One Really Good Tip to End Your Job Search: Reduce Interview Stress

woman at interviewWe all feel the stress caused by interviews.  But not everyone knows how to it reduced by breathing.  Not just any breathing, but diaphragmatic breathing or belly breathing.   There is a remarkable relationship between how you breathe and the stress you feel.  Put breathing from your diaphragm into your preparations to ace interviews.

The Benefits

When you breathe from your diaphragm, you use your entire lung. The increased lung function makes the oxygen/carbon dioxide exchange more efficient which provides more oxygen to your blood.  The results of more oxygen in your blood will:

  • Relax tense muscles
  • Reduce stress
  • Lower blood pressure
  • Clearer thinking
  • Lower heart rate

The Problem

When you take fast, shallow breaths from your chest, you reduce the oxygen levels in your blood.  This can cause some unpleasant symptoms such as:

  • Dizziness
  • Muscle tension
  • Depression/anxiety
  • High blood pressure
  • Confusion
  • Rapid heart rate

If these symptoms look familiar, they are.  These also happen to be the same things you feel when you interview.  However, these signs can be reduced significantly by breathing from your belly or diaphragm.

Back In the Day

You used to breathe deep down in your abdomen.  Everyone did.  As newborns, you breathed from the belly naturally.  You may even breathe like that during your sleep.  Somehow, you began breathing from your chest.  Perhaps it was because you were told to stand up straight with your chest out and stomach in.  This position constricted your abdominal muscles then reduced the depth of your breathing.  Tight clothing does the same thing as does slouching when you sit.

But you can relearn to breathe from your diaphragm.  In few minutes a day, you can learn and practice breathing to increase your physical and mental wellbeing.  It may feel awkward at first, but with continued practice, you can change your breathing at will.  You will be able to stop stress in its tracks when there is a need.

Learn How To Breathe

To begin, first find a place where you won’t be interrupted.  You can either sit down with your feet on the ground or lay down on the floor.

  1. Place one hand on your chest and the other hand on your stomach.
  2. Close your eyes as you breathe slowly through your nose.  Inhale the air all the way past your lungs and down into your abdomen.  You should feel the hand on your stomach rise, while the hand on your chest stays where it is.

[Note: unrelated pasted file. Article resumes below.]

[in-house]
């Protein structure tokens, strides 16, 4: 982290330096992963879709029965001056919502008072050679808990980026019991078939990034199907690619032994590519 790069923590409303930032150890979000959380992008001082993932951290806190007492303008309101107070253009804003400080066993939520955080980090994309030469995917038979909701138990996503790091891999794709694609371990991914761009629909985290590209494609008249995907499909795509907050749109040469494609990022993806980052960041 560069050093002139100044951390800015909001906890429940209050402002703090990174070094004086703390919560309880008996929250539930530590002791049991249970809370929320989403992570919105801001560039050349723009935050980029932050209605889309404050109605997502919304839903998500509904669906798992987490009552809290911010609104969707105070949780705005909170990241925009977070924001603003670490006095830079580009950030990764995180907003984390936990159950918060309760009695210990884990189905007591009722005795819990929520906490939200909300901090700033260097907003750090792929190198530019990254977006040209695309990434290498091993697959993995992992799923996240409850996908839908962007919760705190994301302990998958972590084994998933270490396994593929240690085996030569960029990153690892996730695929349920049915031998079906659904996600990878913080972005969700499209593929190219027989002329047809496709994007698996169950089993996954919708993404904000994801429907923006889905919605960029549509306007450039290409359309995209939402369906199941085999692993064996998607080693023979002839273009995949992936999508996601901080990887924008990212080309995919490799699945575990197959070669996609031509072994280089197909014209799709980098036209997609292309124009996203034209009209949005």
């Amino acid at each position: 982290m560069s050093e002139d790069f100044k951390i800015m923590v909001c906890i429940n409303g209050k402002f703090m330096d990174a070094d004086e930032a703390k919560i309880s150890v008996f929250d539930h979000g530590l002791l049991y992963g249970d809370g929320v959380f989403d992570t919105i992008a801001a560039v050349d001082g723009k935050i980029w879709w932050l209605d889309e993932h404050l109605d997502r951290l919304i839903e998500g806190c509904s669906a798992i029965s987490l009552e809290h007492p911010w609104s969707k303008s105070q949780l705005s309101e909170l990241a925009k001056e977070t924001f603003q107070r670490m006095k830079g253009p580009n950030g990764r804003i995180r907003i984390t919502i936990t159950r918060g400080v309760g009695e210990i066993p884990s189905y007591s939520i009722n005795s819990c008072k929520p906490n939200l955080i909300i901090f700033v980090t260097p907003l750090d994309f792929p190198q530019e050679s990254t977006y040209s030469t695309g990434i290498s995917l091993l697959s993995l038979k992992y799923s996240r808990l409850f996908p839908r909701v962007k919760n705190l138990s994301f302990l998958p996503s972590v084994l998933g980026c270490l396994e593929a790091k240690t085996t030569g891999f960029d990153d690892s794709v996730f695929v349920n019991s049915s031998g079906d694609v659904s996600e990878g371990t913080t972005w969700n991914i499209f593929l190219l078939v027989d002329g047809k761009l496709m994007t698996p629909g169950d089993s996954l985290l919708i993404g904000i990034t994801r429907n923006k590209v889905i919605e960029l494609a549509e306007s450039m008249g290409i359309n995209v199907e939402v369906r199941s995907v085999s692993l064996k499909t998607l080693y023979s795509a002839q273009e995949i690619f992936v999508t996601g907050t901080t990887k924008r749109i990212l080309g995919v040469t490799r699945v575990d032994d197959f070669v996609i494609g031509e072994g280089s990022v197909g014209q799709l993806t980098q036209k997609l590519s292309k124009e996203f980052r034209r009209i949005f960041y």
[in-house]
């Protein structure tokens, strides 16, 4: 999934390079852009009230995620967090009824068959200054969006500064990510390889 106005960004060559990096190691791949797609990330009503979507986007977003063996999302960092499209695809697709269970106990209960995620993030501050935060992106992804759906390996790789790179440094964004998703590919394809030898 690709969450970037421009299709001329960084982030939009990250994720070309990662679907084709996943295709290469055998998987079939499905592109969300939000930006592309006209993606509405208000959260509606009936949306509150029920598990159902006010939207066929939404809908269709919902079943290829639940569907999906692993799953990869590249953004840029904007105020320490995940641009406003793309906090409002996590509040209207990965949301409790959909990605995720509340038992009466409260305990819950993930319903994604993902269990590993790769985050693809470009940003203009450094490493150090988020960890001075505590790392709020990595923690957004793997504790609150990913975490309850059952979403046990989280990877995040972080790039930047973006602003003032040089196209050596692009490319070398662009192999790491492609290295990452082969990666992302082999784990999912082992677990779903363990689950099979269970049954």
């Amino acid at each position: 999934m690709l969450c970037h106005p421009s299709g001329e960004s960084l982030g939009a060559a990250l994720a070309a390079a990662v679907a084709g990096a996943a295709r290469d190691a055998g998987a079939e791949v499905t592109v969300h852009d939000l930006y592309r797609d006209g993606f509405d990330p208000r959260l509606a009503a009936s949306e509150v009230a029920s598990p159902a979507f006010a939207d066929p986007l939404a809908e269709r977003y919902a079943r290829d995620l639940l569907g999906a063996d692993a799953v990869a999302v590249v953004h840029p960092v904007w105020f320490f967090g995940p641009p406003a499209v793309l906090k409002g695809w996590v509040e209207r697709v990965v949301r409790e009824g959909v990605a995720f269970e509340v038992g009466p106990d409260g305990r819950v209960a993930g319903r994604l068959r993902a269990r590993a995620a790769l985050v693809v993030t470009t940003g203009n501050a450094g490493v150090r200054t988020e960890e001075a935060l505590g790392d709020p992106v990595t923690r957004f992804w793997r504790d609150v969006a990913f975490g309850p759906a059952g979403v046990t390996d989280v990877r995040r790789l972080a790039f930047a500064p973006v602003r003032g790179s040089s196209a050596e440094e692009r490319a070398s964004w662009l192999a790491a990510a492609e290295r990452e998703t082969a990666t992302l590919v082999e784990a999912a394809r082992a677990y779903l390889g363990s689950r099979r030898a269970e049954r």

3. Concentrate where you want the air to go.
  4. Breathe out slowly through your nose.
  5. Keep breathing this way for a few minutes.
  6. Increase the amount of time each day.
  7. Don’t rush and take slow even breaths.
  8. Practice, practice, practice

Practice while waiting for a traffic light.  Practice as you are falling asleep.  Practice while reading.  Practice while watching a movie or TV.  Practice while preparing for an interview. Practice anywhere and anytime you want.  Just practice.

You need to practice so that when you have an interview, you will be ready to become relaxed and ready for anything.  If you reduce your stress, you increase your interview performance.  And your chances for a job offer.

5 Comments to "One Really Good Tip to End Your Job Search: Reduce Interview Stress"

  1. Lynn Spiro's Gravatar Lynn Spiro
    April 2, 2013 - 10:55 pm | Permalink

    Hey Arleen.

    Loved the info on how we used to breathe! I find myself breathing very shallowly during the day due to high stress. It was a nice reminder to breathe deeply as I end my night! I don’t do very well using the breathing technique when I’m on an initial consultation, but I try! Thanks.

    Lynn Spiro

    P.S. Did you change your banner graphics – very nice looking?

  2. Amy Kinnaird's Gravatar Amy Kinnaird
    April 2, 2013 - 5:49 pm | Permalink

    I’m not doing any job interviews, but this great breathing technique would work before going to speak in front of a large group! I tend to rush through the first couple of minutes unless I am more relaxed.

  3. Karen's Gravatar Karen
    April 2, 2013 - 5:34 pm | Permalink

    These are fantastic tips, not just for an interview, but any stressful situation!

Comments are closed.